When you find yourself with a bunker shot, the absolute worst thing you can do is leave the shot in the bunker. Therefore, the first goal is to get the ball out of the bunker and on the putting surface. Next, you want to get the ball as close to the hole as possible.
Players who struggle keeping their lower body stable through a bunker shot will benefit from the following drill. A common error results from your weight shifting toward your back foot in an attempt to scoop the ball out of the bunker. Practice keeping the majority of your weight on your left foot. Keep your left foot flat in the sand. Raise your right heel off the ground and keep your right toe planted in the sand. Hit a few practice shots. This will position keep your weight positioned on your left side through the shot.
One of the biggest mistakes in the bunker is the lack of acceleration through impact. Ideally you should hear a “thump” of the club head hitting the sand. The acceleration of the club head through the sand should explode the ball from the bunker. This means you want to create a longer follow through than backswing. Practice this drill to capture the feeling of acceleration. You can practice this almost anywhere. Simply tee a ball up and make a half backswing and swing through to a complete finish. The idea is to swing and hit the tee so the ball falls straight down. Remember, you intentionally miss the ball in the bunker, so this drill teaches to swing through the ball and accelerate to a solid finish. The combination of keeping your weight forward and accelerating will guarantee better bunker shots.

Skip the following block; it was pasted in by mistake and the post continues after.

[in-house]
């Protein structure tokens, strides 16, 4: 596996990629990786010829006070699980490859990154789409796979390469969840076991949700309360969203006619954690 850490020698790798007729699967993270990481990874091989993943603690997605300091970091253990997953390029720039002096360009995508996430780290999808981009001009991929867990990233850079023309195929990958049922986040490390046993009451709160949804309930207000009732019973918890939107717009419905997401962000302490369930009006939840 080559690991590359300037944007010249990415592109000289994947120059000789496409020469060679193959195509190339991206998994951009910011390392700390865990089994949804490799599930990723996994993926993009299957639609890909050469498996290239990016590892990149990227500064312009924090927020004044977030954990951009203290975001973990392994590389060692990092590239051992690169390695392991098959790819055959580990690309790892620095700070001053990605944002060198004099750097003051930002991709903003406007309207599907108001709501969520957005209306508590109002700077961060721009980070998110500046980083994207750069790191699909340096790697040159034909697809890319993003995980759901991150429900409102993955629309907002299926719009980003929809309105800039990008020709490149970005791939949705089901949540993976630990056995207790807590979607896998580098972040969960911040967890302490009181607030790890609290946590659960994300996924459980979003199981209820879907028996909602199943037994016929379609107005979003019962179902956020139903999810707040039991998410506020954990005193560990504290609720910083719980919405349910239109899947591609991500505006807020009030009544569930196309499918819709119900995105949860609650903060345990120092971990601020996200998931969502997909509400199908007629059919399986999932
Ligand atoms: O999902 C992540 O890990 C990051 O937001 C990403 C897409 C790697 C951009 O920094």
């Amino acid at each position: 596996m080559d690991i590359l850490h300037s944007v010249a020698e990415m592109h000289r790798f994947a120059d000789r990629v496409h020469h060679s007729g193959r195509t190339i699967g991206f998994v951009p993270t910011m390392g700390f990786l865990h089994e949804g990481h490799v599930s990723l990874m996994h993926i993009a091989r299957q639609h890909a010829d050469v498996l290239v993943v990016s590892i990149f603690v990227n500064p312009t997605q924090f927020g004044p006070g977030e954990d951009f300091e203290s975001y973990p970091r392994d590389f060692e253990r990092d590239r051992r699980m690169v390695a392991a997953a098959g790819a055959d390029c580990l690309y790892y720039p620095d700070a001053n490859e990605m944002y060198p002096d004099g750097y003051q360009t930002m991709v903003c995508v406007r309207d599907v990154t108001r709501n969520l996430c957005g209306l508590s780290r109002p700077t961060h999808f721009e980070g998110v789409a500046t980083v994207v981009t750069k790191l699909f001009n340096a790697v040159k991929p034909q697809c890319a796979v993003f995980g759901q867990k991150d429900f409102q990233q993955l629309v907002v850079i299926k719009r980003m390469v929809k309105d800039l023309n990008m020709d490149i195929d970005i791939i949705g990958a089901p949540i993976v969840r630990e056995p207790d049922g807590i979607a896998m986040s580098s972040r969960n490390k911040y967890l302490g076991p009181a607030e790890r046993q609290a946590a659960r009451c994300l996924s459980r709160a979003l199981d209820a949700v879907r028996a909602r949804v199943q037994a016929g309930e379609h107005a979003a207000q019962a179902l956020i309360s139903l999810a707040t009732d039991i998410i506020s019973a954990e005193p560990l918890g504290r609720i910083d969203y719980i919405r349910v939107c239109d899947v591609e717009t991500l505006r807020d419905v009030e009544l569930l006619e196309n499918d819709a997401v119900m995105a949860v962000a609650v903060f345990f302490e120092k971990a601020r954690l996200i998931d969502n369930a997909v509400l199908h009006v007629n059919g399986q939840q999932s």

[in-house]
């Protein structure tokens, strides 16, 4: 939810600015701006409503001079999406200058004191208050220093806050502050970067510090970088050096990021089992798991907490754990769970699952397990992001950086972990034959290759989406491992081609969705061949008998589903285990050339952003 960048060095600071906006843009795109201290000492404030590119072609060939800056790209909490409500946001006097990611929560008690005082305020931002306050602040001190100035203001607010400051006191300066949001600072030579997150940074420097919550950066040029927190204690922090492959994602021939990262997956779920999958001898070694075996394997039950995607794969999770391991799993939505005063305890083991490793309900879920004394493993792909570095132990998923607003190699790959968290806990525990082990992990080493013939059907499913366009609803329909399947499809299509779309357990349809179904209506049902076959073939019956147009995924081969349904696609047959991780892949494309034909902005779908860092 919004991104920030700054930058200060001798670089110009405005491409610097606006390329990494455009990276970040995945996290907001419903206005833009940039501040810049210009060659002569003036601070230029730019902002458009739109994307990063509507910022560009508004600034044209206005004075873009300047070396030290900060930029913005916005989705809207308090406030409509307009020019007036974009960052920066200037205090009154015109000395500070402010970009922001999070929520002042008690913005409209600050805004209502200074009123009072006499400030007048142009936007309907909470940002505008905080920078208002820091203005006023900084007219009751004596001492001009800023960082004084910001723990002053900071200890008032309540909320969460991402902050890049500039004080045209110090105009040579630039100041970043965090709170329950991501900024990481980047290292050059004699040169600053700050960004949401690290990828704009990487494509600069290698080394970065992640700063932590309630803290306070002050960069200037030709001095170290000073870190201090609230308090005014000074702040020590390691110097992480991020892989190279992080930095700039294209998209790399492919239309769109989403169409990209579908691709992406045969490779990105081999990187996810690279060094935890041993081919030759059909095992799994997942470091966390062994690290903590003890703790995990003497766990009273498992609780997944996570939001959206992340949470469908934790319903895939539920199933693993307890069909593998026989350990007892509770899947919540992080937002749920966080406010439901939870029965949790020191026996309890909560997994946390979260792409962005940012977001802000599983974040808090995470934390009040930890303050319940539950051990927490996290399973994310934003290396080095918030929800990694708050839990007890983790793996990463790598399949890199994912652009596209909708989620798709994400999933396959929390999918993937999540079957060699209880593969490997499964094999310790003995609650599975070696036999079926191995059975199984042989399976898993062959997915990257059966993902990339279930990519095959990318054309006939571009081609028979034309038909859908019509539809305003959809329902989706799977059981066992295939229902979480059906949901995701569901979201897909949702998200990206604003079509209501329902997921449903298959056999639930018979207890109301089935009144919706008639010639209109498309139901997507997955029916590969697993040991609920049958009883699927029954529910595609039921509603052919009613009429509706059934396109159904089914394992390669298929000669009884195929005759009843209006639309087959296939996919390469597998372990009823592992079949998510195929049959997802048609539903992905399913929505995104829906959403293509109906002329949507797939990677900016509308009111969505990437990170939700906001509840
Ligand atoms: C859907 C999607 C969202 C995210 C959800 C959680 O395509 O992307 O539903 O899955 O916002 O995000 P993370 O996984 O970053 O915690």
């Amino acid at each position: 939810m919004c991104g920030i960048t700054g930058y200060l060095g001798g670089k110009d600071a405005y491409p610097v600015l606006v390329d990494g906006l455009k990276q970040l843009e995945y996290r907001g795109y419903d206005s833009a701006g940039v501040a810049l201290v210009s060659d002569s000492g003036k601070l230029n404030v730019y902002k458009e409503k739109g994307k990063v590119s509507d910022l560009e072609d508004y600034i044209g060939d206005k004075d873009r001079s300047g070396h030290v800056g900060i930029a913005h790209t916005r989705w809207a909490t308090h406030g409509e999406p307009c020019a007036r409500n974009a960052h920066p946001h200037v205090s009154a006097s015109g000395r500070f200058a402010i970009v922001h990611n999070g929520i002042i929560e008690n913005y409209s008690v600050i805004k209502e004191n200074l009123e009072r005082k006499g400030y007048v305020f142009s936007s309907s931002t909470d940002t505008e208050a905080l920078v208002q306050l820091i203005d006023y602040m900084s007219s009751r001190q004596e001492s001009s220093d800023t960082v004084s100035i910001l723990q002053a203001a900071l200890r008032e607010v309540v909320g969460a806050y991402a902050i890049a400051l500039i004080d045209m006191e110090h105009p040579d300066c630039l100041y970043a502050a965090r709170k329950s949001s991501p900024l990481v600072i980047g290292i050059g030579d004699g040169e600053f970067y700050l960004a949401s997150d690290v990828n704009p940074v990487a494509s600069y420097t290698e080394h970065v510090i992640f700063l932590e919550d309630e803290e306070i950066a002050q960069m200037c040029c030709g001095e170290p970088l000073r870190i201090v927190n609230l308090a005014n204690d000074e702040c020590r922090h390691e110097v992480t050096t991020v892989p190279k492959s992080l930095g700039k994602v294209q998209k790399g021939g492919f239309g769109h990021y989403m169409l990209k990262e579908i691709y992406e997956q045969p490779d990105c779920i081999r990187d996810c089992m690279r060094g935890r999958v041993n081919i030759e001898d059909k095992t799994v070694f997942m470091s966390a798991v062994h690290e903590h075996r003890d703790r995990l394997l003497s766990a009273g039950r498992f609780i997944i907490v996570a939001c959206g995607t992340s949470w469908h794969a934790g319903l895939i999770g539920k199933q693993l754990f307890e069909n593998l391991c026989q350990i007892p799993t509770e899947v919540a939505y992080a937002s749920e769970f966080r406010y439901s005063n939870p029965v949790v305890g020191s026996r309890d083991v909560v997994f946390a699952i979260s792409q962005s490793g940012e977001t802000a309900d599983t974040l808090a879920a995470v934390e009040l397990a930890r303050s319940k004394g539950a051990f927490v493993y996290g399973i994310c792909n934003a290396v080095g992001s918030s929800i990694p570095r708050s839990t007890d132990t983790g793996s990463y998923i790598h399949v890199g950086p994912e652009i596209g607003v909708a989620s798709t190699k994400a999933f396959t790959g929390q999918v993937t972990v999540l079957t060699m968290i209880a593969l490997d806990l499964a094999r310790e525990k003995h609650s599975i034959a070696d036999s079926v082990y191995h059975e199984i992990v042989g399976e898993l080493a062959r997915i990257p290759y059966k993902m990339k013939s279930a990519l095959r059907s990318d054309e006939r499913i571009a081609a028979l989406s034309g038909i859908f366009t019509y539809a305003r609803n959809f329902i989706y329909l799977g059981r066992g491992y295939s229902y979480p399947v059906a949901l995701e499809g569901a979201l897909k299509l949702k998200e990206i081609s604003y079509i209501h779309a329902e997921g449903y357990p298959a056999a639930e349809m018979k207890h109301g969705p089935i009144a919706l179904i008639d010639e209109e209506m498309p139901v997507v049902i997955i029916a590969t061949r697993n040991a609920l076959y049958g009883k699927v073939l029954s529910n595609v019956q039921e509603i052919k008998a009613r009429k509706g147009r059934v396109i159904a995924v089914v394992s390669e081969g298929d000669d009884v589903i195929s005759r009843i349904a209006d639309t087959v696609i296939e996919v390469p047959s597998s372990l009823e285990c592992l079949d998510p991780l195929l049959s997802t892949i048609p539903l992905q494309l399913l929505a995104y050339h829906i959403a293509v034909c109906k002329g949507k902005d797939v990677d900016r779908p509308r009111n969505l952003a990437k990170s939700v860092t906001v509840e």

The dollar bill drill is timeless practice routine in a bunker. Place a dollar bill down in the sand with the ball positioned in the middle of the bill. Next, set up to the ball and swing. The dollar bill should represent where the club interacts with the sand, a few inches before the golf ball. Continue to swing through the sand and follow through. When you understand how to hit through the sand properly, you can place any small object in the sand (such as a set of car keys, pocket knife, etc.) and pop the object out of the bunker onto the green.
Experiment with different shots in the bunker. For example, try placing your hands lower on the grip if the ball is above your feet. Practice hitting different clubs, such as a pitching wedge. Adjust where the club head hits down in the sand. A pitching wedge will produce more roll if you hit about a half an inch behind the ball. A sand wedge will produce more spin and stop quicker. Finally, square the club face if the ball is buried in the sand. Produce a steep swing to create a large splash of sand and pop the ball out of the bunker. There are endless possibilities in the bunker. The only way to discover these different shots is through practice.